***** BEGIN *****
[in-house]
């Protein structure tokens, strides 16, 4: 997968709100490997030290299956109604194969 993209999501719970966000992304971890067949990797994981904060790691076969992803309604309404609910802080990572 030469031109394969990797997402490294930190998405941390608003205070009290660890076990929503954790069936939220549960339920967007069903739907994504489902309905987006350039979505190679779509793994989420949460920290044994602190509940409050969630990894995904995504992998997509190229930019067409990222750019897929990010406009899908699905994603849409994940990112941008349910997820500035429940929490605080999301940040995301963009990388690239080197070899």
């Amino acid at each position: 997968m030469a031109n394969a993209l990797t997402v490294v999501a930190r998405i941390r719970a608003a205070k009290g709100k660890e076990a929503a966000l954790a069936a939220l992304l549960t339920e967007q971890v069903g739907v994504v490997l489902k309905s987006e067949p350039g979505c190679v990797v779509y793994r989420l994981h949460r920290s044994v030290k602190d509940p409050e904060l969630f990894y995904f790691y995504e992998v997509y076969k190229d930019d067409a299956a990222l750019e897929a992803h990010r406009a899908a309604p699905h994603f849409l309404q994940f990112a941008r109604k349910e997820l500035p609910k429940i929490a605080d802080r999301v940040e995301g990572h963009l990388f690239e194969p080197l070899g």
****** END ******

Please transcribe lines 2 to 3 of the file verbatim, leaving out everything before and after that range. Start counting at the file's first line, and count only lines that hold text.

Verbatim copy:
């Protein structure tokens, strides 16, 4: 997968709100490997030290299956109604194969 993209999501719970966000992304971890067949990797994981904060790691076969992803309604309404609910802080990572 030469031109394969990797997402490294930190998405941390608003205070009290660890076990929503954790069936939220549960339920967007069903739907994504489902309905987006350039979505190679779509793994989420949460920290044994602190509940409050969630990894995904995504992998997509190229930019067409990222750019897929990010406009899908699905994603849409994940990112941008349910997820500035429940929490605080999301940040995301963009990388690239080197070899």
């Amino acid at each position: 997968m030469a031109n394969a993209l990797t997402v490294v999501a930190r998405i941390r719970a608003a205070k009290g709100k660890e076990a929503a966000l954790a069936a939220l992304l549960t339920e967007q971890v069903g739907v994504v490997l489902k309905s987006e067949p350039g979505c190679v990797v779509y793994r989420l994981h949460r920290s044994v030290k602190d509940p409050e904060l969630f990894y995904f790691y995504e992998v997509y076969k190229d930019d067409a299956a990222l750019e897929a992803h990010r406009a899908a309604p699905h994603f849409l309404q994940f990112a941008r109604k349910e997820l500035p609910k429940i929490a605080d802080r999301v940040e995301g990572h963009l990388f690239e194969p080197l070899g």